Digitising Scotland’s NHS is Long Overdue

Jenny Marra | @JennyMarra

A blue vaccine envelope arrived at our house a few weeks ago for someone who has not lived here for many years. We know that this person has moved at least as far as another health board area, but they are obviously still on a GP’s books here. I started to wonder just how efficient the vaccine appointment system is.

On Sunday 16 May, I went off happily for my own vaccination and was surprised at how quiet the vaccine centre was. Staff expressed surprise that I was on time for my appointment. As recently retired Convener of the Scottish Parliament’s public audit committee, I wondered at the efficiency of the vaccination programme. 

The media reports that the main vaccination centre in Glasgow is quiet with blue envelopes arriving for the wrong people at the wrong addresses all over the place. Is it not time we digitised the NHS? If Facebook and Twitter know our whereabouts at any given time, it should be within the power of our government and NHS Scotland in this day and age to at least have a system that can keep abreast of where we currently live?  

Scandal rocked NHS Tayside a few years ago when The Herald reported that money given by the public for charitable purposes was being transferred by the health board to core budgets.

A little remembered fact is that the board was trying to put investment into digital appointments. It did not justify the slight of hand with the accounts, but their intentions were correct.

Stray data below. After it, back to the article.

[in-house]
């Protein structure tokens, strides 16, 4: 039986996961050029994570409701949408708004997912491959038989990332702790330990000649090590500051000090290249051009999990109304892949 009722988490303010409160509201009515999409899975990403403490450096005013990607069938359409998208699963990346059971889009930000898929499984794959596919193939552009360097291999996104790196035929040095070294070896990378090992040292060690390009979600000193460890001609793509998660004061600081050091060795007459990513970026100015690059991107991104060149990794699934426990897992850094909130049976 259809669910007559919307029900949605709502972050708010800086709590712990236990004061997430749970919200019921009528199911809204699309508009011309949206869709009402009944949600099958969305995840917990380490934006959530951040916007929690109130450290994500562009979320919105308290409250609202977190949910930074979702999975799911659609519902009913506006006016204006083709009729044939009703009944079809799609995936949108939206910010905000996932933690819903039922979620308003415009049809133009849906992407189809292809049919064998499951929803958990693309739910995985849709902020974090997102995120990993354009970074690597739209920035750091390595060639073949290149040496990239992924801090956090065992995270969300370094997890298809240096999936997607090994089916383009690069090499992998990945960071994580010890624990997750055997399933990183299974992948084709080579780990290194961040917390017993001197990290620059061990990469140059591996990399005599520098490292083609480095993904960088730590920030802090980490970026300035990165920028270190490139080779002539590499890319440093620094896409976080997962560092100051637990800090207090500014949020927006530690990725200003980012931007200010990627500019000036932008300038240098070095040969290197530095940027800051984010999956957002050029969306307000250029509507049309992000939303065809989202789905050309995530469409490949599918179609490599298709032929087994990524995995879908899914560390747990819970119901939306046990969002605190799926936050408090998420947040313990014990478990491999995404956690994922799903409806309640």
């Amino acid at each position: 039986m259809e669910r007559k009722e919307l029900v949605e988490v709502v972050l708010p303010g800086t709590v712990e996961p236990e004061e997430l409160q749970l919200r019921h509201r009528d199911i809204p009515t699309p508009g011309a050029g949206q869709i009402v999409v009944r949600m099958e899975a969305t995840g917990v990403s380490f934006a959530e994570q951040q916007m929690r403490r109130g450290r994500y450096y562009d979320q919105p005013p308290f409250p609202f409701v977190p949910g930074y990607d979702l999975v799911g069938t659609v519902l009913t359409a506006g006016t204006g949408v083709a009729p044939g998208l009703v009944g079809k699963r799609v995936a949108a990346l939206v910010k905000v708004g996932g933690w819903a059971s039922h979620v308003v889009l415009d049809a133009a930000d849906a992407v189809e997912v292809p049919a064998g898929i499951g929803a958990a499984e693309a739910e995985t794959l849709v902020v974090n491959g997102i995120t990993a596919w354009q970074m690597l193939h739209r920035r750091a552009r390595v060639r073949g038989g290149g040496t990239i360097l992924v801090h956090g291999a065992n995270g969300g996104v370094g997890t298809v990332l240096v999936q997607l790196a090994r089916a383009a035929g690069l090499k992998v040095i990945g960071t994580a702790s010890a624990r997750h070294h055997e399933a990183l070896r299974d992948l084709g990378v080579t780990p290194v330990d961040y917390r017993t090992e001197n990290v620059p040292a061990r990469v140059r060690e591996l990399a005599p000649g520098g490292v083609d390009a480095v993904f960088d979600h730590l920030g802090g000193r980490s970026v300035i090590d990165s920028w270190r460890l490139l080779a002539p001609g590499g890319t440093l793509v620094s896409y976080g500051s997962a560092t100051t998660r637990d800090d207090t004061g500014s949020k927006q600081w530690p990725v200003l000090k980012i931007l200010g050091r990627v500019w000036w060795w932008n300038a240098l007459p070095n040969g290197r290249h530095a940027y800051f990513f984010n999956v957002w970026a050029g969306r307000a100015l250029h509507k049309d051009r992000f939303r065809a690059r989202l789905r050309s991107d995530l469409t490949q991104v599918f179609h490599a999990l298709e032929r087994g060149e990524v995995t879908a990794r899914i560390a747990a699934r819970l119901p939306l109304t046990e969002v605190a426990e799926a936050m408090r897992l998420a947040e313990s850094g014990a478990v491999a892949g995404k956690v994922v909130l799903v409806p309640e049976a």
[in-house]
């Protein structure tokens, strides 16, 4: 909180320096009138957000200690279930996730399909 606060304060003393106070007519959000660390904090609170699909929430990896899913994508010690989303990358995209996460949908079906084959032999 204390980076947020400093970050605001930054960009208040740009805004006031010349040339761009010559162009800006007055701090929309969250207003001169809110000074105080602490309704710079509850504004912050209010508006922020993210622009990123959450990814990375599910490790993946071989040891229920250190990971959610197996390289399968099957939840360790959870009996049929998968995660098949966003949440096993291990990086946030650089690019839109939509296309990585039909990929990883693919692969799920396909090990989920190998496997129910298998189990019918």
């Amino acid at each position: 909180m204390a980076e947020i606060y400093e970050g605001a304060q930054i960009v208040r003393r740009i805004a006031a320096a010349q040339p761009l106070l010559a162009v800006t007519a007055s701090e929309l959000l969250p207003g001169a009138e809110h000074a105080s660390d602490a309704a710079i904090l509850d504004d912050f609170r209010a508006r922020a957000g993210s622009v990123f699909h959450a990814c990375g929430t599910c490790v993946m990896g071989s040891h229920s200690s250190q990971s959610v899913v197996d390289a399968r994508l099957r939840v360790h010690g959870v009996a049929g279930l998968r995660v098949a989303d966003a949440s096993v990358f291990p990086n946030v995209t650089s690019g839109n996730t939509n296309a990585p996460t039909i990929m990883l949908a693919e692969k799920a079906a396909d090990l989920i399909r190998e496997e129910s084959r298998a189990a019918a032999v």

I confirmed my appointment at the hairdressers this morning 48 hours in advance via a link sent by email. They obviously know that missed appointments cost them money. Specsavers call me 48 hours before I attend to remind me of my appointment, they text too. They know that time is money. Will the Auditor General tot up how much cash was wasted by missed appointments and envelopes arriving for unknown people at unknown addresses? 

If you’re a pregnant woman in Scotland, you still carry round a paper file of handwritten notes to the midwife appointment, to the consultant and away from home on a trip incase you go into labour. None of your notes are held at the touch of a button.

Women in Tayside who are currently having to travel to Aberdeen and Edinburgh for breast cancer treatment tell me that they arrive in Aberdeen and have to tell their story all over again. Their essential information is not held on computer. It begins to terrify if you consider the potential implications of this.  

This is easily rectified. All the power rests within Scotland to properly digitise our NHS.

Health would be improved as all health professionals get on the same page, and the money that would be saved could probably build half a dozen new hospitals.

It’s not sexy, it may not get Humza Yousaf on the front pages, but it is the obvious and long overdue thing to do, now. 

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